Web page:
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Missouri and fracking

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Although the U.S. shale oil and gas drilling boom has largely bypassed Missouri, the energy industry is reportedly considering the state to mine for silica sand, used to prop open shale rock cracks during hydraulic fracturing.[1]

Silica for fracking

Energy companies say Missouri's sand is nearly pure silica, or quartz, which allows the grains to maintain their shape under the pressure thousands of feet below ground. The sand grains are also nearly spherical, allowing them to flow more easily through fractures. And the silica could be stored and transported along the Mississippi River.

According to E&E: "Missouri's sand comes from the St. Peter Sandstone, a layer of crumbly rock that extends from Minnesota to Arkansas. That same formation has helped drive a major frac sand boom in Wisconsin. At least 100 Midwestern sand mines rely on the sandstone.

"The major player in Missouri is Mississippi Sand LLC, a venture formed in 2008. The company has seen tremendous success with its quarry near Festus, Mo., and is looking to develop a new mine near Starved Rock State Park in Ottawa, Illinois.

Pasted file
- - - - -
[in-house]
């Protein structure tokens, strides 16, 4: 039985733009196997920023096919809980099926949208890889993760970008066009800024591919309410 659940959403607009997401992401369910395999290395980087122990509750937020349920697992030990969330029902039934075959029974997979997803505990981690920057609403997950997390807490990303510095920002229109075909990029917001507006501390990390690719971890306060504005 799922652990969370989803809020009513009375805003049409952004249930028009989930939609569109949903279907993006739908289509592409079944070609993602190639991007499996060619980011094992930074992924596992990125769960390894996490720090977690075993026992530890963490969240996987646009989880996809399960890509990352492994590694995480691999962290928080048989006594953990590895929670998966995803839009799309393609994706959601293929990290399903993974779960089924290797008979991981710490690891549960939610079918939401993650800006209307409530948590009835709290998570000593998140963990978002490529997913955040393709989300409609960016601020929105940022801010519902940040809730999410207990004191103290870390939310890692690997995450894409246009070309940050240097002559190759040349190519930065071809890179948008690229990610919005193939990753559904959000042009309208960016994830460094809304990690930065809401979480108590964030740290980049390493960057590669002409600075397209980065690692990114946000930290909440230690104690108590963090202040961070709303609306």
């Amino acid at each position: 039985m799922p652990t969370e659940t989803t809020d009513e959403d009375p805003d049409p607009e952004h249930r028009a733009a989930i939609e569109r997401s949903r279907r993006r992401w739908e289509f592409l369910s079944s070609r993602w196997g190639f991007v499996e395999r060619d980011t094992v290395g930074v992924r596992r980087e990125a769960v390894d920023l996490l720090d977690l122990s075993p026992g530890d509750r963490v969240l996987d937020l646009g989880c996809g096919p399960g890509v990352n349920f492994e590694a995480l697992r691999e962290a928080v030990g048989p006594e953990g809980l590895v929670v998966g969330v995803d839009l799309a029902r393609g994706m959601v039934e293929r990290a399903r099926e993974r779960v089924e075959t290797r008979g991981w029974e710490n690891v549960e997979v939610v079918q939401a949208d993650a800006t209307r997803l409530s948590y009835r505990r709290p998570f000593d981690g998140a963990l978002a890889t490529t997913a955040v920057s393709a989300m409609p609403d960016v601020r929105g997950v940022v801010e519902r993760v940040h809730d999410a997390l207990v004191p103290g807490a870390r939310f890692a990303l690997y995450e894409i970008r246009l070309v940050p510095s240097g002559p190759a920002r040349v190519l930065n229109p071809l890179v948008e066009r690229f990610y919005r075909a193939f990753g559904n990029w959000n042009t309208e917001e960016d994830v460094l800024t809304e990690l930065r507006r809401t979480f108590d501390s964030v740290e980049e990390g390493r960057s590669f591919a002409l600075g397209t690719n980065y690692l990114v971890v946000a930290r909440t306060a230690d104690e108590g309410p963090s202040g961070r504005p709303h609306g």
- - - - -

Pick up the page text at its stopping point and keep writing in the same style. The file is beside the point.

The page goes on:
"But that plan is facing a level of environmental opposition the company has not seen in Missouri. Environmental groups say such mines pose health risks, particularly for workers who might inhale silica. If inhaled, the material can lead to silicosis, an irreversible lung disease that has been linked to lung cancer."

Besides Mississippi Sand, other Missouri operators include Maryland-based U.S. Silica and Texas-based FTS International LLC.[2]

Reports

Resources

References

  1. "Mo. jumps into shale boom with frac sand mining," E&E, November 6, 2012.
  2. "Mo. jumps into shale boom with frac sand mining," E&E, November 6, 2012.

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